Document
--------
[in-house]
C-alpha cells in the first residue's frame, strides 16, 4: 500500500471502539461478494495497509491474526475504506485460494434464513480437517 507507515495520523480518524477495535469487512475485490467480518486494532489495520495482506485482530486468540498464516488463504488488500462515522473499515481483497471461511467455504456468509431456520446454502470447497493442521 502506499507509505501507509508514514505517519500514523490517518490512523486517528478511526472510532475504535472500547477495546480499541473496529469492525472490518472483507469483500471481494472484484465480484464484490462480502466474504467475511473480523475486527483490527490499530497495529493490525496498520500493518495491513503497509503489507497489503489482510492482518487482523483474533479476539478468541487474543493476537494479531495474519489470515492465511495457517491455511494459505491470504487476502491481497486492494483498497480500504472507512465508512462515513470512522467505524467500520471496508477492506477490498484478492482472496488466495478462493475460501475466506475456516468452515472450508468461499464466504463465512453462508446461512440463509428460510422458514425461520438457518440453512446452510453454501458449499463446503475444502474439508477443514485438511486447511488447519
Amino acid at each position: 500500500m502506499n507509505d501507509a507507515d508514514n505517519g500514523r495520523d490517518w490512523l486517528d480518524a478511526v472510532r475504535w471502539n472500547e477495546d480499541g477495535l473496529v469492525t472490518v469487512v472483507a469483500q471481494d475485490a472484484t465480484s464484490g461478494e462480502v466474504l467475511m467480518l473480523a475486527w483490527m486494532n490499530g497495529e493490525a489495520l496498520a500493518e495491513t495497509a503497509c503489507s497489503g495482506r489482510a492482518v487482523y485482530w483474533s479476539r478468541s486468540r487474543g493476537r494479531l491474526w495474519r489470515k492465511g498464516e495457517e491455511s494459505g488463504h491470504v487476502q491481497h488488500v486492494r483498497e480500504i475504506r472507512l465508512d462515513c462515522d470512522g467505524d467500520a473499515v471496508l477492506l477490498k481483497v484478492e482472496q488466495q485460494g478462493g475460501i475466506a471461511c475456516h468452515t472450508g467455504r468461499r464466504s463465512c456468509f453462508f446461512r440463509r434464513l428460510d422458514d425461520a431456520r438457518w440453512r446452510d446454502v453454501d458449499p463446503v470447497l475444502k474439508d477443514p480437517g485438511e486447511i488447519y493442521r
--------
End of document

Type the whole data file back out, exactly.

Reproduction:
[in-house]
C-alpha cells in the first residue's frame, strides 16, 4: 500500500471502539461478494495497509491474526475504506485460494434464513480437517 507507515495520523480518524477495535469487512475485490467480518486494532489495520495482506485482530486468540498464516488463504488488500462515522473499515481483497471461511467455504456468509431456520446454502470447497493442521 502506499507509505501507509508514514505517519500514523490517518490512523486517528478511526472510532475504535472500547477495546480499541473496529469492525472490518472483507469483500471481494472484484465480484464484490462480502466474504467475511473480523475486527483490527490499530497495529493490525496498520500493518495491513503497509503489507497489503489482510492482518487482523483474533479476539478468541487474543493476537494479531495474519489470515492465511495457517491455511494459505491470504487476502491481497486492494483498497480500504472507512465508512462515513470512522467505524467500520471496508477492506477490498484478492482472496488466495478462493475460501475466506475456516468452515472450508468461499464466504463465512453462508446461512440463509428460510422458514425461520438457518440453512446452510453454501458449499463446503475444502474439508477443514485438511486447511488447519
Amino acid at each position: 500500500m502506499n507509505d501507509a507507515d508514514n505517519g500514523r495520523d490517518w490512523l486517528d480518524a478511526v472510532r475504535w471502539n472500547e477495546d480499541g477495535l473496529v469492525t472490518v469487512v472483507a469483500q471481494d475485490a472484484t465480484s464484490g461478494e462480502v466474504l467475511m467480518l473480523a475486527w483490527m486494532n490499530g497495529e493490525a489495520l496498520a500493518e495491513t495497509a503497509c503489507s497489503g495482506r489482510a492482518v487482523y485482530w483474533s479476539r478468541s486468540r487474543g493476537r494479531l491474526w495474519r489470515k492465511g498464516e495457517e491455511s494459505g488463504h491470504v487476502q491481497h488488500v486492494r483498497e480500504i475504506r472507512l465508512d462515513c462515522d470512522g467505524d467500520a473499515v471496508l477492506l477490498k481483497v484478492e482472496q488466495q485460494g478462493g475460501i475466506a471461511c475456516h468452515t472450508g467455504r468461499r464466504s463465512c456468509f453462508f446461512r440463509r434464513l428460510d422458514d425461520a431456520r438457518w440453512r446452510d446454502v453454501d458449499p463446503v470447497l475444502k474439508d477443514p480437517g485438511e486447511i488447519y493442521r